10 Ways To Improve Your Cleanroom’s Gowning Protocols

10 Ways To Improve Your Cleanroom’s Gowning Protocols Medium Image

 

What is a foundational piece of your cleanroom contamination control strategy? Your gowning protocol. Humans, by far, produce the most particles in a cleanroom and your gowning protocol can limit that number. 

While we have a number of ways to improve your gowning protocol across the board, it is important to recognize that different ISO classifications require different gowning protocols and procedures. When reviewing your protocols, make sure to know your classification and the associated requirements.

But, no matter what, you can take a few crucial steps towards making sure your cleanroom users are gowning properly.

  1. Regularly conduct gowning protocol training.

This feels like the most boring and practical way to start this list, but it is the most impactful. Because your cleanroom users will forget your gowning protocols - especially the details - without regular training.

The forgetting curve is very real. Within an hour, 50% of people will forget something they just learned. A day later, they will have forgotten 70% of what they learned, and, a week later, they will have forgotten 90%.

But if you continue to tell them the same information over and over again in the same way, they will start to tune you out and assume they know the details. So make sure to spice up your training. You can make it interactive, shock them with statistics, or follow more traditional methods, such as requiring them to take tests regularly on the details of the gowning protocol.

 

  1. Make sure your feet are spotless.

No matter what level of certification your cleanroom is, your gowning protocol should require some kind of shoe cover, but it needs to be done properly.

Have your employees use a shoe cleaner and then put on booties. If you are following stricter ISO guidelines, your cleanroom users might need to wear additional boots that fit with coveralls.

An additional precaution you can have our employees take is to step on a sticky mat before entering the gowning area but after putting on the initial booties.

 

  1. Follow best practices, such as gowning top down.

Your gowning protocols should start at the head. If you gown up but continue to shed hair on the outside of the gown or coveralls, you defeat the purpose of a sterile uniform. So always start by covering your head.

 

  1. Properly use a bouffant cap.

A bouffant cap should completely cover your hair and ears. Put on the bouffant cap starting at the forehead to pull the hair back into the cap. If any of your cleanroom users have long hair, make sure they put it up and secure it firmly under the cap.

A typical spot missed by the bouffant cap is the nape of your neck. Make sure your employees know how to properly secure your bouffant caps at that point to minimize its impact.

 

  1. Always double check sizing.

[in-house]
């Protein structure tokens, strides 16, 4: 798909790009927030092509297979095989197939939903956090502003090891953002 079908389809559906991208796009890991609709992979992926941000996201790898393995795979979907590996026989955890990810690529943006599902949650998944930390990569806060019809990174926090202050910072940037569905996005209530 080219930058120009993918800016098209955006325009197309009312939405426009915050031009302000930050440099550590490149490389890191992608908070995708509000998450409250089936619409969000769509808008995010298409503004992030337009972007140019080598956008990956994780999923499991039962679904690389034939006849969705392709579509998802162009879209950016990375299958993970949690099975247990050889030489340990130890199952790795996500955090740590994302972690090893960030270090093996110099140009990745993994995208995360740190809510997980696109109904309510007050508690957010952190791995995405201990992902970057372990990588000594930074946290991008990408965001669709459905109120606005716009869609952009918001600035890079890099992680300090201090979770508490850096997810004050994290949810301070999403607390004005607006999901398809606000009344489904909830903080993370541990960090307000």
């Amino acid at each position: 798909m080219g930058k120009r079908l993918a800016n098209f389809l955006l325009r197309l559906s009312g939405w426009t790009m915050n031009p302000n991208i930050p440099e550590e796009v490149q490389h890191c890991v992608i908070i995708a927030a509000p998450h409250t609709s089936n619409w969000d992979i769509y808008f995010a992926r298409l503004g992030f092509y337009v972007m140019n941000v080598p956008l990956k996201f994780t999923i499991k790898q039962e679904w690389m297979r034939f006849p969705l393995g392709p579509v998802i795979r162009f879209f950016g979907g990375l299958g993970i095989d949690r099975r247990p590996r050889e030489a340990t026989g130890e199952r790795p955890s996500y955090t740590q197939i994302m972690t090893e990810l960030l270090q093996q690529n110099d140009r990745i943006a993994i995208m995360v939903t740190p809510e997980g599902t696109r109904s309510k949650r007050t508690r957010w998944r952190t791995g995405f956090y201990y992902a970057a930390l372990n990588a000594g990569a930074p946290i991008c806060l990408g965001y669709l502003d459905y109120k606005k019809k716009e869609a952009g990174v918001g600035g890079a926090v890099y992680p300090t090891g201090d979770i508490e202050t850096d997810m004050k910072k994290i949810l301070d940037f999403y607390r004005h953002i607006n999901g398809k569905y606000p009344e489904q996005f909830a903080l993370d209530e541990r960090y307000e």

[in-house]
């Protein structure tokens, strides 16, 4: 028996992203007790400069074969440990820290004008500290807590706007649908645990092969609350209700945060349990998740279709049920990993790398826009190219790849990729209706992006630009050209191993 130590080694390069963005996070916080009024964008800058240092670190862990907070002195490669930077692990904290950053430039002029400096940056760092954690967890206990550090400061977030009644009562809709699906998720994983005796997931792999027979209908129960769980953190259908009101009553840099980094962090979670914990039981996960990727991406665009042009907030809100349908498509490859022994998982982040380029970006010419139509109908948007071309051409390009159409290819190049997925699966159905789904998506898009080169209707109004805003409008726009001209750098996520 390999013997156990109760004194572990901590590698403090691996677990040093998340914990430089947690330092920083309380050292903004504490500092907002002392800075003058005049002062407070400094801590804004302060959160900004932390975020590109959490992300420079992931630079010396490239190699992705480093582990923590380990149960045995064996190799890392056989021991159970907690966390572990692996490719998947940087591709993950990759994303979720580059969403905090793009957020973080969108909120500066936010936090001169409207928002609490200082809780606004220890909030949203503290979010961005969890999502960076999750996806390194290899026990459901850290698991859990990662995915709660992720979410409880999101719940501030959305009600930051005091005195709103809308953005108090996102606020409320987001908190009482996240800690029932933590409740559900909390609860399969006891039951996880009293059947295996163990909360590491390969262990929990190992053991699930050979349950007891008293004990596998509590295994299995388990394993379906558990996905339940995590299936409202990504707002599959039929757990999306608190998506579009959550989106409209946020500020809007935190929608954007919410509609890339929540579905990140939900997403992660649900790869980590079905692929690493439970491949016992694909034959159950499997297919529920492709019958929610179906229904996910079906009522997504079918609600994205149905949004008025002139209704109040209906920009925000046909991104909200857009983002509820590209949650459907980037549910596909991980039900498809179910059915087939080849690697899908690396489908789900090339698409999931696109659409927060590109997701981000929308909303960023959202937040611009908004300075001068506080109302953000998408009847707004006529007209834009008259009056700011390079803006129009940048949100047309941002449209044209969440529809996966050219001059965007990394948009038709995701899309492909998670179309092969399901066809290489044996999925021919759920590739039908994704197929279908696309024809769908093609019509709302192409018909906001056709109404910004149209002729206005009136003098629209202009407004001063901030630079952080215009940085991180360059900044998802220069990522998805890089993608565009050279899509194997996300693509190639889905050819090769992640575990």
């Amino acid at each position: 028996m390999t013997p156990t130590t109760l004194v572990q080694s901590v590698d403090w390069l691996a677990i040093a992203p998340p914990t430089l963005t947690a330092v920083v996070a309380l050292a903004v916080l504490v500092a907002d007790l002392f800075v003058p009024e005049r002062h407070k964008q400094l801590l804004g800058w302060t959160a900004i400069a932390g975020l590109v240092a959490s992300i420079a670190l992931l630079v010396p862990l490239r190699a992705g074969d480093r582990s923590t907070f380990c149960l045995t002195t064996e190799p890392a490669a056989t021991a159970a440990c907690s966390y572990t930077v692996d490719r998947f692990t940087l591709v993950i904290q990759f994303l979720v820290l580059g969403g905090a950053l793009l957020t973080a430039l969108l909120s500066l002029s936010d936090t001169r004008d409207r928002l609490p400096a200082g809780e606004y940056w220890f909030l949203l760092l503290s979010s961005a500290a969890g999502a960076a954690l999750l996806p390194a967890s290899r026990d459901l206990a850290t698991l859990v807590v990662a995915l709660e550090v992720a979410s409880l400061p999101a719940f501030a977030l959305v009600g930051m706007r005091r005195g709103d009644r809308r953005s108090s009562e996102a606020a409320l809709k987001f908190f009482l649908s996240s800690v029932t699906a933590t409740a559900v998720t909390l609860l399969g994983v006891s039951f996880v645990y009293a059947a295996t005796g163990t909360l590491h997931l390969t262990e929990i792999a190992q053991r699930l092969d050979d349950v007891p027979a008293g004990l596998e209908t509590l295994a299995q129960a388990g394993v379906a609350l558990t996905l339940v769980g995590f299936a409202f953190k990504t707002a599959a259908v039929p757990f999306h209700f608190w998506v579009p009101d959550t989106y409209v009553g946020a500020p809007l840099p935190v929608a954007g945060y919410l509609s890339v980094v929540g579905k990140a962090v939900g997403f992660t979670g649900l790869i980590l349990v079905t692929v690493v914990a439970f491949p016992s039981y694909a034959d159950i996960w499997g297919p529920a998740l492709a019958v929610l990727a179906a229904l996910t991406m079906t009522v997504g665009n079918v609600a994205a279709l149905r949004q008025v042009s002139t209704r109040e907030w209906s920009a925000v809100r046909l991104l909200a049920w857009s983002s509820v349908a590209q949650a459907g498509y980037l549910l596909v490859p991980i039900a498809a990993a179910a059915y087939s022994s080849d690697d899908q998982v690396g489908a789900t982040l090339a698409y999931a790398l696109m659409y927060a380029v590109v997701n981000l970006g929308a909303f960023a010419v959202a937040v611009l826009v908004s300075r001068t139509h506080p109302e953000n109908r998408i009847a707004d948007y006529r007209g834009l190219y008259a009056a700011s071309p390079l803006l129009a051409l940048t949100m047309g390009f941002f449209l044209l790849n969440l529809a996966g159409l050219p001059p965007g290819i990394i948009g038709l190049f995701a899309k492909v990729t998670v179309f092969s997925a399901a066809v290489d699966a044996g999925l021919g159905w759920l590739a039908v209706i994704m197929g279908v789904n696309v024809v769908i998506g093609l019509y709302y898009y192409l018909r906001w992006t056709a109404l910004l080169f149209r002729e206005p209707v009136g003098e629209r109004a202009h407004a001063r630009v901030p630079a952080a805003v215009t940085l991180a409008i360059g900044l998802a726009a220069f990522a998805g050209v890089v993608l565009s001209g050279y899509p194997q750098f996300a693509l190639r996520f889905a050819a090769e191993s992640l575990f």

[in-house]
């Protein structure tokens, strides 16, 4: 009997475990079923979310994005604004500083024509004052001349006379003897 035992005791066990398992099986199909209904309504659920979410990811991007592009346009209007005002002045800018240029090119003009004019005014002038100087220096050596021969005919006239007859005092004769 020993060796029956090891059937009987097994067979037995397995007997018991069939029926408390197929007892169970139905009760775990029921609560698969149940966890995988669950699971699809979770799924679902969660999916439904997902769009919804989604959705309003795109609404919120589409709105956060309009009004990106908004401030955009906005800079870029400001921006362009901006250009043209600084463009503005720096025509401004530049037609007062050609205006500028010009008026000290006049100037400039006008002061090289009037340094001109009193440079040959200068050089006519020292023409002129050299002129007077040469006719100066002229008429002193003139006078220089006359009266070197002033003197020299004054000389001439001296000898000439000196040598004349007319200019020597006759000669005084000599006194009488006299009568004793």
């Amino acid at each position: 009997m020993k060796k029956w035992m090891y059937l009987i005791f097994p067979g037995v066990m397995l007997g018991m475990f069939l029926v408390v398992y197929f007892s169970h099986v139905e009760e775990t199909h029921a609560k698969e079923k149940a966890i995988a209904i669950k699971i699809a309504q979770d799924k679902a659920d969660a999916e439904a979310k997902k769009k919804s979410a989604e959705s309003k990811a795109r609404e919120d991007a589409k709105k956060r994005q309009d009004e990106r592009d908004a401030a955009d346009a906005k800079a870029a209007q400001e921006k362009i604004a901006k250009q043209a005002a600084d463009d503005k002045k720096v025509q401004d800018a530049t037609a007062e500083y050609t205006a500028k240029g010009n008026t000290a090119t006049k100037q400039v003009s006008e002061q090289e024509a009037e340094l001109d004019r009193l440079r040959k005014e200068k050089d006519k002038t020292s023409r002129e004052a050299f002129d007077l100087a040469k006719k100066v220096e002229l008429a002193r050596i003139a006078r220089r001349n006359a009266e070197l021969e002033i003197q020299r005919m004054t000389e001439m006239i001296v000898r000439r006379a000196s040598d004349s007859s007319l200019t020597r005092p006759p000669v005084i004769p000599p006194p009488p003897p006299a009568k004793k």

Ill-fitting boots, gowns, or cover-alls can result in exposed skin areas that shed particles. Make sure your cleanroom users know what size they should be wearing and always verify that the appropriate sizes are available.

 

  1. Cut open cover-all and gown bags with scissors.

When you open a bag that contains sterile material, always use scissors. The clean cut limits particle shedding, whereas tearing open the bag can create more particles and potentially contaminate the contents. This is one step of gowning protocols that’s often overlooked but can seriously limit particles.

 

  1. Properly wear a face mask.

In the age of COVID-19, it’s not a secret there is a proper way to wear a face mask: it needs to cover your nose and your mouth. As we get used to face masks and cleanrooms, it can be easy to overlook a face mask slipping or fitting improperly. So always make sure your and your employees’ face masks fit well and are being worn properly.

 

  1. Double check glove handling.

How are your cleanroom users handling their gloves? 

Gloves should only be touched on the gauntlet, while keeping clean of the palms and fingers. For extra security, use appropriate tape to secure the gauntlet to your sleeves.

 

  1. Use a bench to denote a dirty zone.

In your gowning area, include a bench part way through to mark the “dirty zone” from the “clean zone”. Have your cleanroom users sit on the bench to put on their cover-alls and boots, to avoid letting them touch the ground. Keeping sterile material sterile is they key: it should not touch anything before entering the cleanroom, especially the floor. The bench not only creates a physical barrier but assists in this process.

 

  1. Use the buddy system or a mirror.

Always have a mirror available for your cleanroom users to check their gowning before entering the cleanroom. If you cannot put up a mirror, use the buddy system so they can evaluate each other.

 

Is Your Cleanroom As Clean As You Think It Is?

Your gowning protocols can go a long way towards making sure particles stay out of your cleanroom, but those pesky particles will find their way in. So do you know how clean your cleanroom really is?

A reliable airborne particle counter is a fundamental component of your cleanroom contamination control strategy. It is what will let you know if something is wrong in the rest of your strategy to keep your cleanroom clean while limiting yield loss.

 

Do you trust your current airborne particle counter to tell you the moment something goes wrong in your cleanroom? If you don’t, it might be time to evaluate your particle counter needs. We’d be happy to walk you through what would be best for your situation based on industry standards and ISO classification. Let us help you find your solution today.

 

11.06.2021